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4400algebra2point5

4400algebra2point5 - ALGEBRA HANDOUT 2.5 MORE ON...

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ALGEBRA HANDOUT 2.5: MORE ON COMMUTATIVE GROUPS PETE L. CLARK 1. Reminder on quotient groups Let G be a group and H a subgroup of G . We have seen that the left cosets xH of H in G give a partition of G . Motivated by the case of quotients of rings by ideals, it is natural to consider the product operation on cosets. Recall that for any subsets S, T of G , by ST we mean { st | s S, t T } . If G is commutative, the product of two left cosets is another left coset: ( xH )( yH ) = xyHH = xyH. In fact, what we really used was that for all y G , yH = Hy . For an arbitrary group G , this is a property of the subgroup H , called normality . But it is clear – and will be good enough for us – that if G is commutative, all subgroups are normal. If G is a group and H is a normal subgroup, then the set of left cosets, denoted G/H , itself forms a group under the above product operation, called the quotient group of G by H . The map which assigns x G to its coset xH G/H is in fact a surjective group homomorphism q : G G/H , called the quotient map (or in common jargon, the “natural map”), and its kernel is precisely the subgroup H . Theorem 1. (Isomorphism theorem) Let f : G G be a surjective homomor- phism of groups, with kernel K . Then G/K is isomorphic to G . Proof. We define the isomorphism q ( f ) : G/K G in terms of f : map the coset xK to f ( x ) G . This is well-defined, because if xK = x K , then x = xk for some k K , and then f ( x ) = f ( x ) f ( k ) = f ( x ) · e = f ( x ) , since k is in the kernel of f . It is immediate to check that q ( f ) is a homomorphism of groups. Because f is surjective, for y G there exists x G such that f ( x ) = y and then q ( f )( xK ) = y , so q ( f ) is surjective. Finally, if q ( f )( xK ) = e , then f ( x ) = e and x K , so xK = K is the identity element of G/K . In other words, a group G is (isomorphic to) a quotient of a group G iff there exists a surjective group homomorphism from G to G . Corollary 2. If G and G are finite groups such that there exists a surjective group homomorphism f : G G , then # G | # G . Proof. G = G/ ker f , so # G · #(ker f ) = # G . 1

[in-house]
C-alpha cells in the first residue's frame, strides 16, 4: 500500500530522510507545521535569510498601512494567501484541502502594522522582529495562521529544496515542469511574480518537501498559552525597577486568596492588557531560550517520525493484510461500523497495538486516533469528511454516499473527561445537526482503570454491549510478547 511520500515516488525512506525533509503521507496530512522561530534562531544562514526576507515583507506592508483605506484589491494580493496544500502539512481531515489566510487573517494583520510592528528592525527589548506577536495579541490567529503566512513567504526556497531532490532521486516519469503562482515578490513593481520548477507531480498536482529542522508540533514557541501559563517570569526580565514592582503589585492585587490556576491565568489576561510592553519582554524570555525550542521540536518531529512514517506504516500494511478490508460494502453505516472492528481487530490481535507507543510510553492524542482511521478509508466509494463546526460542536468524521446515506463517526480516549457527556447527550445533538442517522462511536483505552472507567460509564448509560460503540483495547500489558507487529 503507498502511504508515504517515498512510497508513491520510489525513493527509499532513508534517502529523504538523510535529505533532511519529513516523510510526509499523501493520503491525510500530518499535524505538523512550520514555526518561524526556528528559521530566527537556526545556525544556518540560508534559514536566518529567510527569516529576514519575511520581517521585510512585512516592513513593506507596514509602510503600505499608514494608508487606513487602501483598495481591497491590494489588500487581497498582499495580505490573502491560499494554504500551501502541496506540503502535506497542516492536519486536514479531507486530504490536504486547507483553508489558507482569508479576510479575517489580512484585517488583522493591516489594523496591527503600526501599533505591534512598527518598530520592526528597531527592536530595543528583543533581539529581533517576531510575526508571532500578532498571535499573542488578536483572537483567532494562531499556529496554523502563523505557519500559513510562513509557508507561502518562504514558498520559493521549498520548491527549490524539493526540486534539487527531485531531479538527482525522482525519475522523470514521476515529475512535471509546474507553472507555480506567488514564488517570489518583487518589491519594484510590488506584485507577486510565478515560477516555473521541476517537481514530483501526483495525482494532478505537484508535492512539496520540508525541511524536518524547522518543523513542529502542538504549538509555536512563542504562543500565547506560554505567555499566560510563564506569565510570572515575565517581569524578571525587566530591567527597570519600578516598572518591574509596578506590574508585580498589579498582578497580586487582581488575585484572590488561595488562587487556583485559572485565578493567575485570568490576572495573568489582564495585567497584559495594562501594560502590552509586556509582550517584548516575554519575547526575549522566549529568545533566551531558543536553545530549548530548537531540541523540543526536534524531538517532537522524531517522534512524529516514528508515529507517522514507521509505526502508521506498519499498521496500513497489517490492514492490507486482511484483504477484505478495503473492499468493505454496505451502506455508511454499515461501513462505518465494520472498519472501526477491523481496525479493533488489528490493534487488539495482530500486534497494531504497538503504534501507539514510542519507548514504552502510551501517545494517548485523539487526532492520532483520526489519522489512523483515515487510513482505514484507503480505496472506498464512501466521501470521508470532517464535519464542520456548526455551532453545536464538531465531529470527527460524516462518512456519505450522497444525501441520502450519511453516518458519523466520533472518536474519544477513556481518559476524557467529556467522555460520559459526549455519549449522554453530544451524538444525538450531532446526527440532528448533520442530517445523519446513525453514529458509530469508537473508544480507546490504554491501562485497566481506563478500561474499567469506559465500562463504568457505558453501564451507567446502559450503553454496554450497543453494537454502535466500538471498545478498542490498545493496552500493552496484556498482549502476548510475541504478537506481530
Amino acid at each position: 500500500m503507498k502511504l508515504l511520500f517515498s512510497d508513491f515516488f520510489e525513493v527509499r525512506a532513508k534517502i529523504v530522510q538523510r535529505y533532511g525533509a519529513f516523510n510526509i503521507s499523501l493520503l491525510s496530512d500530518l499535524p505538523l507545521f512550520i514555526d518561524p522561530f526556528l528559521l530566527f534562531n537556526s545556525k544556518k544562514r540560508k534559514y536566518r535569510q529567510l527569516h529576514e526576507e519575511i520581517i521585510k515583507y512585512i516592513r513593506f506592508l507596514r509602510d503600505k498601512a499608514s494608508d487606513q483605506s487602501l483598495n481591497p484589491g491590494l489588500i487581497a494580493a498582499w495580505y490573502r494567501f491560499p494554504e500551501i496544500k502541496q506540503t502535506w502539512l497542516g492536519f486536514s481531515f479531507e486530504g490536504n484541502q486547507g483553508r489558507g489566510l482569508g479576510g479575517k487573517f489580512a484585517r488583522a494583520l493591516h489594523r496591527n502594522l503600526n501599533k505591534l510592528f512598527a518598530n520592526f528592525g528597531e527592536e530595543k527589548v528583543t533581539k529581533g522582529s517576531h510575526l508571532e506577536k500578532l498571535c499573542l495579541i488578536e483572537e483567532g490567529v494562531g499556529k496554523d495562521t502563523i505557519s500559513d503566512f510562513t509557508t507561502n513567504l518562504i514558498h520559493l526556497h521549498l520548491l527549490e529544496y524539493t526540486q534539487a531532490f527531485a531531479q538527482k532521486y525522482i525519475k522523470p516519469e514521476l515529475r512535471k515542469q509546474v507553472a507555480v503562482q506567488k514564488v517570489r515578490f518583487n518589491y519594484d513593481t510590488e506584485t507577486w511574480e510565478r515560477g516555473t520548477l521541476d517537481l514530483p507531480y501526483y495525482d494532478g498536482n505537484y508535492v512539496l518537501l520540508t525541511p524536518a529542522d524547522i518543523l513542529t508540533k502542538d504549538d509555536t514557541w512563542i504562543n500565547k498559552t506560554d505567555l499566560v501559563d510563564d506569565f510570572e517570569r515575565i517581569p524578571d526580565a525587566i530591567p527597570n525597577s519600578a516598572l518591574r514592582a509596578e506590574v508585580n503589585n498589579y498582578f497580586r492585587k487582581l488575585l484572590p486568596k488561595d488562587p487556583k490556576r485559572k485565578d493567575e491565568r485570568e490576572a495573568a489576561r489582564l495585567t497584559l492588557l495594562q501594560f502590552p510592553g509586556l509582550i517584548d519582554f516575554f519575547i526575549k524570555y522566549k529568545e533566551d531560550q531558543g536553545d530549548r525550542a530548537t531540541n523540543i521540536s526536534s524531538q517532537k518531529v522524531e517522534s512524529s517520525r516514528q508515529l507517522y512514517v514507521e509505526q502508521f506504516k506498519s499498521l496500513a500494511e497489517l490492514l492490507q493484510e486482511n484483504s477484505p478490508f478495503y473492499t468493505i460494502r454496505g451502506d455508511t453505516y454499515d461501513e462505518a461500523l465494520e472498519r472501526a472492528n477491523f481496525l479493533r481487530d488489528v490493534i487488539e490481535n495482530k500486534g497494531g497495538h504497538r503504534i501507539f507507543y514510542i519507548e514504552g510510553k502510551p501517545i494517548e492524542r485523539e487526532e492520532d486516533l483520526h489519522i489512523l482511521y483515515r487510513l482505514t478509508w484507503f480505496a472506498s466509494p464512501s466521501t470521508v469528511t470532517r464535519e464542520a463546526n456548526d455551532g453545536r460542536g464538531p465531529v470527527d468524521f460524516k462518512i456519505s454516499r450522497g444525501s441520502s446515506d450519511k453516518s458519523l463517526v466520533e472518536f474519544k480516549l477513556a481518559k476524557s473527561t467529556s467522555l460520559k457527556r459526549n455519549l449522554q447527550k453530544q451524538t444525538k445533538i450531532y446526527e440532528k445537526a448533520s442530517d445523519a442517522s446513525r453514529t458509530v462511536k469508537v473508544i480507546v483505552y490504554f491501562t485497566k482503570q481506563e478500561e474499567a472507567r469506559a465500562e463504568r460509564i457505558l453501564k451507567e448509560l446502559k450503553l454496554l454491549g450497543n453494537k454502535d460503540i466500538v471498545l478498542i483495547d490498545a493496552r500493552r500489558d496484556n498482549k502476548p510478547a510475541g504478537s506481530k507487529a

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2 PETE L. CLARK Remark: Suitably interepreted, this remains true for infinite groups. Corollary 3. (“transitivity of quotients”) If G is isomorphic to a quotient group of G and G ′′ is isomorphic to a quotient group of G , then G ′′ is isomorphic to a quotient group of G . Proof. We have surjective group homomorphisms q 1 : G G and q 2 : G G ′′ , so the composition q 2 q 1 is a surjective group homomorphism from G to G ′′ . 2. Cyclic groups Recall that a group G is cyclic if there exists some element g in G such that every x in g is of the form g n for some integer n . (Here we are using the conventions that g 0 = e is the identity element of G and that g n = ( g 1 ) n .) Such an element g is called a generator. In general, a cyclic group will have more than one generator, and it is a number-theoretic problem to determine how many generators there are.
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4400algebra2point5 - ALGEBRA HANDOUT 2.5 MORE ON...

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